Syrian in forced marriage attempt charged with Malta’s first honour crime

Man remanded in custody after allegedly beating his teenage daughter and trying to force her into an arranged marriage

“Help me, please help me,” were the first words a 15-year-old girl told the police when they stormed her house to arrest her father, who was charged earlier today with Malta’s first ‘honour crime’.

The man, from Syria, was remanded in custody after allegedly beating his 15-year-old daughter and trying to force her into an arranged marriage.

The Hamrun resident, whose name is banned from publication in order to protect the child victim, appeared before Magistrate Joe Mifsud on Thursday morning.

Inspector John Spiteri charged him with causing the child to fear violence, cruelty and mistreatment, slightly injuring his daughter, attempting to force his daughter to marry someone, threatening her, exceeding the limits of reasonable chastisement and breaching bail.

Defence counsel Peter Paul Zammit entered a plea of not guilty on the man’s behalf and requested bail.

Inspector Spiteri told magistrate Joseph Mifsud how two days ago, the police had been informed of the case through Facebook and had immediately gone to her residence. “The girl herself had opened the door and her first words to the police were ‘help me, please help me,’” Spiteri said.

The child’s arms were badly bruised, recalled the inspector. She would be badly beaten for trivial infractions, such as taking out the garbage without wearing her hijab, he explained.

Besides continuous beatings there was the allegation that the accused had wanted her to marry a certain individual, Spiteri told the court, adding that the accused had denied any wrongdoing.

From the moment the girl was questioned, this individual had switched off his mobile phone and could not be traced, added the inspector.

Police investigations had revealed that not only had the girl reported violence, but also one of his sons had reported beatings to police and Aġenzija Appoġġ.

The girl is now under Aġenzija Appoġġ’s care.

Defending the accused, Zammit argued that the mental state of the alleged victim was not being taken into account. The family had left Syria for Europe with the child suffering from post-traumatic stress disorder for which she is being heavily medicated, Zammit said.

Besides this, he added, “we have a situation where the father could not even beat her if he wanted to, as he’s working seven days a week.”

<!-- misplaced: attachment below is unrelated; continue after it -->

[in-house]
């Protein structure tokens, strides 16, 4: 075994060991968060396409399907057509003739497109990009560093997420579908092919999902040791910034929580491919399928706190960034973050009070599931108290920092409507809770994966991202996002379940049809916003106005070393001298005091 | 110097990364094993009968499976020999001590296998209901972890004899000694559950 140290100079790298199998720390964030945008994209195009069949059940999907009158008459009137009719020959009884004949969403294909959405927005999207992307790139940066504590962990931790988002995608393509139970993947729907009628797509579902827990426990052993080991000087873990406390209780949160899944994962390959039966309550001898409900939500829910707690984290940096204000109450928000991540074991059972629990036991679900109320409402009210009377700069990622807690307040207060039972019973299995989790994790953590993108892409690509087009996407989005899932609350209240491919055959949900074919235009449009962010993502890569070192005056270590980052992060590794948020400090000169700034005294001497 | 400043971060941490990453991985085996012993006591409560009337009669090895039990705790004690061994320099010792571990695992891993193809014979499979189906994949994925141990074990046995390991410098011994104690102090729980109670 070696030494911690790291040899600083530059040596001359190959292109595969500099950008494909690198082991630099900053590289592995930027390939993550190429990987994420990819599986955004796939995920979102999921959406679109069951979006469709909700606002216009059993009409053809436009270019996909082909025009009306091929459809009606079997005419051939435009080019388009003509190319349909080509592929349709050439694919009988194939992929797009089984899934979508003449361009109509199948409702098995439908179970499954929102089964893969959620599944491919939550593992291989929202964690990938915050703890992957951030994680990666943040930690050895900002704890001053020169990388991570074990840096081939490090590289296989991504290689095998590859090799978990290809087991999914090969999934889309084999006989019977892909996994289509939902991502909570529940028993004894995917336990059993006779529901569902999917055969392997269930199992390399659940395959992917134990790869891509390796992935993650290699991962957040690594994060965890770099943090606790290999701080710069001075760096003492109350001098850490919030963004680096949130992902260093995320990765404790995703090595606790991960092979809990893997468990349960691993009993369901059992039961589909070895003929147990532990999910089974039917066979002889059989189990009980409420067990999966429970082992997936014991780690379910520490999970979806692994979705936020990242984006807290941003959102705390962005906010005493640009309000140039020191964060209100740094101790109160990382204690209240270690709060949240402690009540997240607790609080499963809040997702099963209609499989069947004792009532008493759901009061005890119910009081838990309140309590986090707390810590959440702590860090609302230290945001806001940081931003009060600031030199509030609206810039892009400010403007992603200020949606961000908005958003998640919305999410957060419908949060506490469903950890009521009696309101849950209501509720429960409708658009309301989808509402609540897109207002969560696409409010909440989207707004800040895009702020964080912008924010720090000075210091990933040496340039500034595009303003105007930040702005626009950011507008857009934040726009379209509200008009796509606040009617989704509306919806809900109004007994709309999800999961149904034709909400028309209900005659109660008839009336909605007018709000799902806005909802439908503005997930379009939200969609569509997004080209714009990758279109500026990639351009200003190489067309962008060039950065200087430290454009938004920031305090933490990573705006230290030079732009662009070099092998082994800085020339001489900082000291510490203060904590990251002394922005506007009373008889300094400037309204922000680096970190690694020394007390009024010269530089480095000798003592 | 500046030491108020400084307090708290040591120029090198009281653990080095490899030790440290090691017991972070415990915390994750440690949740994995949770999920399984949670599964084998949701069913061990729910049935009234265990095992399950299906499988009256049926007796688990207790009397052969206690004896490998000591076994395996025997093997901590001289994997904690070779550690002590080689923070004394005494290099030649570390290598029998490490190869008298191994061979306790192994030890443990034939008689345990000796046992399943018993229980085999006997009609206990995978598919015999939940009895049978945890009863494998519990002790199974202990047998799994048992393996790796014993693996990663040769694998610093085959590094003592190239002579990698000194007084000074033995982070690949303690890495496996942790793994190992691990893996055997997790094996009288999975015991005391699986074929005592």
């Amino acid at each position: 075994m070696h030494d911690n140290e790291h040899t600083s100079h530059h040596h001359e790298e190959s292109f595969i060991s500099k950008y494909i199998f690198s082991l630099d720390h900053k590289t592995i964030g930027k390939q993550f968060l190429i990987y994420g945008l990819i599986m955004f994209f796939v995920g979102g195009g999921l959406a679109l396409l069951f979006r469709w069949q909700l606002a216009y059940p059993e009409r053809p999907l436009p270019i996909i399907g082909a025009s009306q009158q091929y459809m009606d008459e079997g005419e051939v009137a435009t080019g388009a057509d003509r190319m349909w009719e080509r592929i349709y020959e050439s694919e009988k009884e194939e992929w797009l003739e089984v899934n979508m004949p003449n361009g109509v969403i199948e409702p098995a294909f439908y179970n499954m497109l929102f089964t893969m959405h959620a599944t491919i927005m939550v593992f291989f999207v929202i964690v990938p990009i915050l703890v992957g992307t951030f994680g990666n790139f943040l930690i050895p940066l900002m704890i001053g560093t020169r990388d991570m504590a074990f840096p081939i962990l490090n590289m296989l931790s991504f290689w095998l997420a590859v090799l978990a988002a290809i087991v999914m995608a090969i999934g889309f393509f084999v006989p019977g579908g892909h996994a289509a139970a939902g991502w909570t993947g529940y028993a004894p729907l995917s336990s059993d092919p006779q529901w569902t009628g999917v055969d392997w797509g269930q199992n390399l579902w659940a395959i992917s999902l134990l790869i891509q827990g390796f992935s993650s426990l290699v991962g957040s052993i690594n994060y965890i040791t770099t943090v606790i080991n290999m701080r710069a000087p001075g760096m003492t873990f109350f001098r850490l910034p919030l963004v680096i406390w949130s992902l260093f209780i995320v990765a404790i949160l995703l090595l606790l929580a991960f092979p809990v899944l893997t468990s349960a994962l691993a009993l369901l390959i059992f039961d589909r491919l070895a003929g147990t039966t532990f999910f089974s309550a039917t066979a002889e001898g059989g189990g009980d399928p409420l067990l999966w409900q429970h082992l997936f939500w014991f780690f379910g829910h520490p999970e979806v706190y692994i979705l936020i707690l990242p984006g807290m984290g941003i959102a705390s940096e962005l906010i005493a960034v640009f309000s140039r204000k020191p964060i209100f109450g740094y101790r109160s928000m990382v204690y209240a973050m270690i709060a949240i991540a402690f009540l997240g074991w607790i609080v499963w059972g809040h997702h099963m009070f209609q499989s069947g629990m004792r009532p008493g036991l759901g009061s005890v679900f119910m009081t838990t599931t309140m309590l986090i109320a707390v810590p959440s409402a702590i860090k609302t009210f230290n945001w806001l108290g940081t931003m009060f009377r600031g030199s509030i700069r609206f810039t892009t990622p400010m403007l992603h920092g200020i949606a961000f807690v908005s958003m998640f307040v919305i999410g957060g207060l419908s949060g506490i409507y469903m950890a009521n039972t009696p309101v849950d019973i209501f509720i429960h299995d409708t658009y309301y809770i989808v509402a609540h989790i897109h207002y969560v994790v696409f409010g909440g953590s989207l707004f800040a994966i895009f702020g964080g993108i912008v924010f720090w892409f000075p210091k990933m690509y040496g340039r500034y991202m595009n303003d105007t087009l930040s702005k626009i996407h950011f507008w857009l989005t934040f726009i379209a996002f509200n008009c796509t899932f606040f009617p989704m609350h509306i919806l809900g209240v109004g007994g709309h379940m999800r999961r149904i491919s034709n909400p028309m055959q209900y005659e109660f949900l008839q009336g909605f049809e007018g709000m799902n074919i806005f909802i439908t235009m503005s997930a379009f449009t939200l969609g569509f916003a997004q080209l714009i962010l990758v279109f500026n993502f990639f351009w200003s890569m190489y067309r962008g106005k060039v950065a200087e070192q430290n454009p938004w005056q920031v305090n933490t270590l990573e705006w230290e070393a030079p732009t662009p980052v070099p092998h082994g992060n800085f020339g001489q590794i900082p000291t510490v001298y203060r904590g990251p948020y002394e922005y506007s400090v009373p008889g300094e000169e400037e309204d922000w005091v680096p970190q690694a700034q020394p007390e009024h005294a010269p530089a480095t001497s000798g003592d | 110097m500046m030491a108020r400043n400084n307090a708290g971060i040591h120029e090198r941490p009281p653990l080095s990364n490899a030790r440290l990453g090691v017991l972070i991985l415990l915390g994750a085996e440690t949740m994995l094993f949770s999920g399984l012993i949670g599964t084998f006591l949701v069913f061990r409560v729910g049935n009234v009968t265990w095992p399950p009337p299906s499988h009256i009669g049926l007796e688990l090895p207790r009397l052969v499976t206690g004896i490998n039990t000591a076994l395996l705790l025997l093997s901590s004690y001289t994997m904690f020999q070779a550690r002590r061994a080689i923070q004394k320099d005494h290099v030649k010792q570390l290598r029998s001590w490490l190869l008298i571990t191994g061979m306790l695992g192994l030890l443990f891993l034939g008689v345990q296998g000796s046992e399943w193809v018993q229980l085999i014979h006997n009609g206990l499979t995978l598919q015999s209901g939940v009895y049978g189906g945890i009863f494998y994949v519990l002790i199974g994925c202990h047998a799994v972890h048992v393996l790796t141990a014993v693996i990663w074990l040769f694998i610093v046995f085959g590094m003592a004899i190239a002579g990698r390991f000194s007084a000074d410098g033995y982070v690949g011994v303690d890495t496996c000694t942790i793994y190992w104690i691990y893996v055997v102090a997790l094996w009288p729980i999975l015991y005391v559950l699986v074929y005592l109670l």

“There are issues… some of the injuries are self-inflicted. The victim has a history of self-harm,” he said. Zammit argued that not granting bail to the father would cause the whole family to suffer as he was the sole breadwinner.

Malta’s first honour crime

Inspector Spiteri retorted that the victim had gone to a psychiatrist but her father was stopping her from taking medication “to allow her to have children.”

In his decree on bail the Magistrate explained the seriousness of honour crimes, quoting from several authors on the topic.

The accused’s alleged behaviour fell within the spectrum of an honour crime, noted the court.

It quoted Hannana Siddiqui, a sociologist and author of a book on honour crimes, who defined the term as “one of a range of violent or abusive acts committed in the name of ‘honour’ including emotional, physical or sexual abuse and other controlling and coercive behaviours such as forced marriage and female genital mutilation which can end, in some extreme cases in suicide or murder.”

Reference was also made to European Court of Human Rights judgment K. vs Slovakia, which crystallized the State’s positive obligation to safeguard life of identified individuals from “real and immediate risk” of criminal acts of a third party.

Within the ambit of culture and religion, the court said that it was not permissible to force anyone to wear one type of clothing and not another or to marry one person and not another. “In our country we have the choice to wear what we like and if we decide to get married we do so through free choice to the person we love and not through arranged or forced marriages.”

It was not permissible to allow forced marriage, repeated the magistrate. “This may be permissible in other cultures, but not in Malta.”

Likewise on the issue of breach of bail, the court said it could not treat the matter lightly lest it give the impression that people are allowed to ignore a court’s orders.

Bail was denied.

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